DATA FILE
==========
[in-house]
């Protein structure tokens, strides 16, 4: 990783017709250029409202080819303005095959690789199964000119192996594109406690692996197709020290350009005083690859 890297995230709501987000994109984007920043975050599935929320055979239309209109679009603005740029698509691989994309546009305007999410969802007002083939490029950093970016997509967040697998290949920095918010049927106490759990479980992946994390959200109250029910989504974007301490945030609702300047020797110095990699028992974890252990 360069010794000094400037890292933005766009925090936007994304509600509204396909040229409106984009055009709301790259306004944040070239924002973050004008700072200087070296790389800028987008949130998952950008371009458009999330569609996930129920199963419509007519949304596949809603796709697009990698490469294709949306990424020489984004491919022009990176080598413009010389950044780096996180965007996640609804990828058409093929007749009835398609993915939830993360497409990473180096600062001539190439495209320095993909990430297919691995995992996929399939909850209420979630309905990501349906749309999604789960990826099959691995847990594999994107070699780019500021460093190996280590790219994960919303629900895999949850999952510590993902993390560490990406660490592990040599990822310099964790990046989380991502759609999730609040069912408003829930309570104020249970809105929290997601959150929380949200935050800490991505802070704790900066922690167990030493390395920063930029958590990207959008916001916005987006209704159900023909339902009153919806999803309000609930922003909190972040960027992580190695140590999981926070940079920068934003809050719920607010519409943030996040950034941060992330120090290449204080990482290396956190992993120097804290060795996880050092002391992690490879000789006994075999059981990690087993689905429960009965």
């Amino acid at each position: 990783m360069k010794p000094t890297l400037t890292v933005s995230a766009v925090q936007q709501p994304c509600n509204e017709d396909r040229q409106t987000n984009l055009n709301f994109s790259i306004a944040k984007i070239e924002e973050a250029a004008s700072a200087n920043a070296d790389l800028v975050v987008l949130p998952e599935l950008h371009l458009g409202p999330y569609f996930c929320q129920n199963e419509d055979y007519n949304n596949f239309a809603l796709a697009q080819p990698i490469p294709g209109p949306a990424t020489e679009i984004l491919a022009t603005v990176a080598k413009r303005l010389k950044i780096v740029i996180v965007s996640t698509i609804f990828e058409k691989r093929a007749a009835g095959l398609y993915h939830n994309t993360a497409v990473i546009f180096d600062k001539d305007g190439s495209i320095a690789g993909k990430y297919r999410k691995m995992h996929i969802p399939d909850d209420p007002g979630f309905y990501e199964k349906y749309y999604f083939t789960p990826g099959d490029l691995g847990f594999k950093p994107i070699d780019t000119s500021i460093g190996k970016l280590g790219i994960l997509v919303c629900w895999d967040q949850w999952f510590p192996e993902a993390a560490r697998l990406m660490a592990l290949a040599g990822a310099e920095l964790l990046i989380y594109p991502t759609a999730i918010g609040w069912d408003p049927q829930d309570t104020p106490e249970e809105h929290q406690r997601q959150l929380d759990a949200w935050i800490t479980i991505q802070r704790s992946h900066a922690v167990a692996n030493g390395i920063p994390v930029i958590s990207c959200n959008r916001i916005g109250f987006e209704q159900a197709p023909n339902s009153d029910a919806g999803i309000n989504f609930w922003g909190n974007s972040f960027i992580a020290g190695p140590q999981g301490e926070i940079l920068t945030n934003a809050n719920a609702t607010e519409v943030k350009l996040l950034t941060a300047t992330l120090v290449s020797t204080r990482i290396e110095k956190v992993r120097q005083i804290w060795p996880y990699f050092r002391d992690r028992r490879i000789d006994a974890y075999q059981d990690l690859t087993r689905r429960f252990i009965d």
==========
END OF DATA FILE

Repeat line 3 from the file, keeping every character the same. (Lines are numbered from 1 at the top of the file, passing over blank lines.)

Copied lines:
């Amino acid at each position: 990783m360069k010794p000094t890297l400037t890292v933005s995230a766009v925090q936007q709501p994304c509600n509204e017709d396909r040229q409106t987000n984009l055009n709301f994109s790259i306004a944040k984007i070239e924002e973050a250029a004008s700072a200087n920043a070296d790389l800028v975050v987008l949130p998952e599935l950008h371009l458009g409202p999330y569609f996930c929320q129920n199963e419509d055979y007519n949304n596949f239309a809603l796709a697009q080819p990698i490469p294709g209109p949306a990424t020489e679009i984004l491919a022009t603005v990176a080598k413009r303005l010389k950044i780096v740029i996180v965007s996640t698509i609804f990828e058409k691989r093929a007749a009835g095959l398609y993915h939830n994309t993360a497409v990473i546009f180096d600062k001539d305007g190439s495209i320095a690789g993909k990430y297919r999410k691995m995992h996929i969802p399939d909850d209420p007002g979630f309905y990501e199964k349906y749309y999604f083939t789960p990826g099959d490029l691995g847990f594999k950093p994107i070699d780019t000119s500021i460093g190996k970016l280590g790219i994960l997509v919303c629900w895999d967040q949850w999952f510590p192996e993902a993390a560490r697998l990406m660490a592990l290949a040599g990822a310099e920095l964790l990046i989380y594109p991502t759609a999730i918010g609040w069912d408003p049927q829930d309570t104020p106490e249970e809105h929290q406690r997601q959150l929380d759990a949200w935050i800490t479980i991505q802070r704790s992946h900066a922690v167990a692996n030493g390395i920063p994390v930029i958590s990207c959200n959008r916001i916005g109250f987006e209704q159900a197709p023909n339902s009153d029910a919806g999803i309000n989504f609930w922003g909190n974007s972040f960027i992580a020290g190695p140590q999981g301490e926070i940079l920068t945030n934003a809050n719920a609702t607010e519409v943030k350009l996040l950034t941060a300047t992330l120090v290449s020797t204080r990482i290396e110095k956190v992993r120097q005083i804290w060795p996880y990699f050092r002391d992690r028992r490879i000789d006994a974890y075999q059981d990690l690859t087993r689905r429960f252990i009965d």